Orinda is a city located in Contra Costa County, California. As of the 2000 census, the city had a total population of 17,599.
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San Jose police were searching for several suspects in an early Tuesday morning altercation and stabbing that left one man dead, authorities said.
According to San Jose police, someone called 911 at around 2:15 a.m. to report that a group of suspects attacking a man near Market and Park streets.
Arriving officers found a man suffering from at least one stab wound. He was rushed to a local hospital but died a short time later of his injuries.
He was the city’s 22nd homicide of the year.
While investigators believe the attack was not gang related, they remained on the scene for several hours gathering evidence while several downtown streets remained blocked off.
There was no description available for the suspects and a motive had yet been released.
It was the second homicide in San Jose in less than 24 hours, but police said they were not related.Tue, 29 Jul 2014 08:52:05 -0700
Attention, everyone who hates to run: Turns out you only need to torture yourself for about five minutes a day to reap some important health benefits. (Via Getty Images)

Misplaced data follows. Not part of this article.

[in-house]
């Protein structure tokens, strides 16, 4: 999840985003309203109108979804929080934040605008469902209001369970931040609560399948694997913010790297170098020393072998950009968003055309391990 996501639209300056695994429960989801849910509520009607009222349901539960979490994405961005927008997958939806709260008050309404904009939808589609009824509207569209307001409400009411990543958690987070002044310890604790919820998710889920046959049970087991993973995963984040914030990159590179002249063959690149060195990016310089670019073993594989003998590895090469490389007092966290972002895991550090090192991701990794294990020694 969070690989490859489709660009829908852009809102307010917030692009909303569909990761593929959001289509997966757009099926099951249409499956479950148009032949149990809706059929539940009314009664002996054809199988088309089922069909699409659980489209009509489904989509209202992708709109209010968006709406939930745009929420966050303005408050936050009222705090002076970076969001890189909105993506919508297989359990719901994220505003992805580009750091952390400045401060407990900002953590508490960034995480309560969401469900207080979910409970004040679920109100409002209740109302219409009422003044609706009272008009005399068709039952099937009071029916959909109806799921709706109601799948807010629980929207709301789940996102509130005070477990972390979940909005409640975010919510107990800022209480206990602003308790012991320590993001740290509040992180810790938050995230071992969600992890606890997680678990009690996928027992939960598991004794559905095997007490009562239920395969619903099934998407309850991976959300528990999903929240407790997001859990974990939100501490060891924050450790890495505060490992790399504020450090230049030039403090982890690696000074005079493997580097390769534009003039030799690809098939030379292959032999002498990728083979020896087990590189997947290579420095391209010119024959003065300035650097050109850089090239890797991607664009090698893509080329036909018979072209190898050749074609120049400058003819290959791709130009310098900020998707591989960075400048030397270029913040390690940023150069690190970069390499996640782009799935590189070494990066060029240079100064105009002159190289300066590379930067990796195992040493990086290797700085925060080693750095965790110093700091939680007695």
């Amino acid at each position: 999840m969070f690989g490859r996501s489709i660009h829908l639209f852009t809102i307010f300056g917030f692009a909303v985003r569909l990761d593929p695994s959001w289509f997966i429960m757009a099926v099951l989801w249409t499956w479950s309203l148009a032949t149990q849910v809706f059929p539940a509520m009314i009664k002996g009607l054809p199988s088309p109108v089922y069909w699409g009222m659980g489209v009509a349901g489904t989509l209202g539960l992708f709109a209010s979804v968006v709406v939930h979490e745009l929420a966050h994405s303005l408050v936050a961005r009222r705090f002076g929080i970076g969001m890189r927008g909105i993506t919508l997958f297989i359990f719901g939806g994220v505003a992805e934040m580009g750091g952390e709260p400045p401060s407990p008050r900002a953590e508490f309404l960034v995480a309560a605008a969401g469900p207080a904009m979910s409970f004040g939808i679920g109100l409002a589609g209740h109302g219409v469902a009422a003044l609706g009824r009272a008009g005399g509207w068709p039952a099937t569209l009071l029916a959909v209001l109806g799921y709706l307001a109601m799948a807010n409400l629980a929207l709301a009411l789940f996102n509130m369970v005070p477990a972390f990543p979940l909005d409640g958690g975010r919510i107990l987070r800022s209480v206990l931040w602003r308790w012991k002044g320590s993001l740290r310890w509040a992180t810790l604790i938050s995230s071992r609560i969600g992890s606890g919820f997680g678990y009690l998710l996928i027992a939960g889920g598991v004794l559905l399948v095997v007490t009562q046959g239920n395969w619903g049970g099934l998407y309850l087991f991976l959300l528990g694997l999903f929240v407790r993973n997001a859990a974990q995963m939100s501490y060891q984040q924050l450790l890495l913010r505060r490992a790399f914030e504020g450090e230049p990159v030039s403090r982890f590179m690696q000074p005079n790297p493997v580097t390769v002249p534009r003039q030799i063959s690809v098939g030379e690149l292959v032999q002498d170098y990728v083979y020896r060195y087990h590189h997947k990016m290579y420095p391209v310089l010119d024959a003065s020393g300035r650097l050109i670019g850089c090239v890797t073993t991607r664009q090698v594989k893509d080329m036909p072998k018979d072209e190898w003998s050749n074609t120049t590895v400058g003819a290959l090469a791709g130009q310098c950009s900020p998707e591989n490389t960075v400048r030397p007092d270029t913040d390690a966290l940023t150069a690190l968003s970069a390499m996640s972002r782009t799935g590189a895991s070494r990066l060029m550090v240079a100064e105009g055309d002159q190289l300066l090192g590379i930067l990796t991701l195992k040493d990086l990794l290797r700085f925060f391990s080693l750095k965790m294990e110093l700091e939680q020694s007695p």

According to a new study published Monday in the Journal of the American College of Cardiology, those who jogged or ran for as little as five minutes a day reduced their risk of premature death by about three years.
USA Today quotes the study's lead author, who says those who run for less than an hour a week reap the same health benefits as those who run more, regardless of age, gender or health conditions: "More [running] may not be better in relation to health benefits."
To get these results, researchers studied the exercise habits of more than 55,000 adults between the ages of 18 and 100 over the course of 15 years.
They found compared to those who didn't run at all, those who ran less than an hour a week were 30 percent less likely to die for any reason during the course of the study. (Via YouTube / Running Wild)
And on top of that, those runners were also 45 percent less likely to die of cardiovascular disease. (Via Getty Images)
A cardiologist and chief medical officer of Virginia Heart in northern Virginia told CNN: "That's important to note. Even with all the negative factors, such as obesity, smoking and diabetes, those who were, let's say, obese and ran had a less likely chance of dying from heart problems than those obese people who didn't run. Same with smokers, diabetics, etc."
Other studies have offered conflicting results — finding that taking your running routine to the max on a consistent basis may do more harm than good.
Research presented at the American College of Cardiology back in April found those who run an average of more 20 miles a week don't live as long as those who run less than 20 miles per week. In fact, they apparently live, on average, about as long as people who don't run much at all.
It seems consistency is key here. The study that said running could add years to your life found those who ran consistently over a six-year period gained the most health benefits — 29 percent saw a lower risk of death, and 50 percent had a lower risk of death from cardiovascular disease. (Via Getty Images)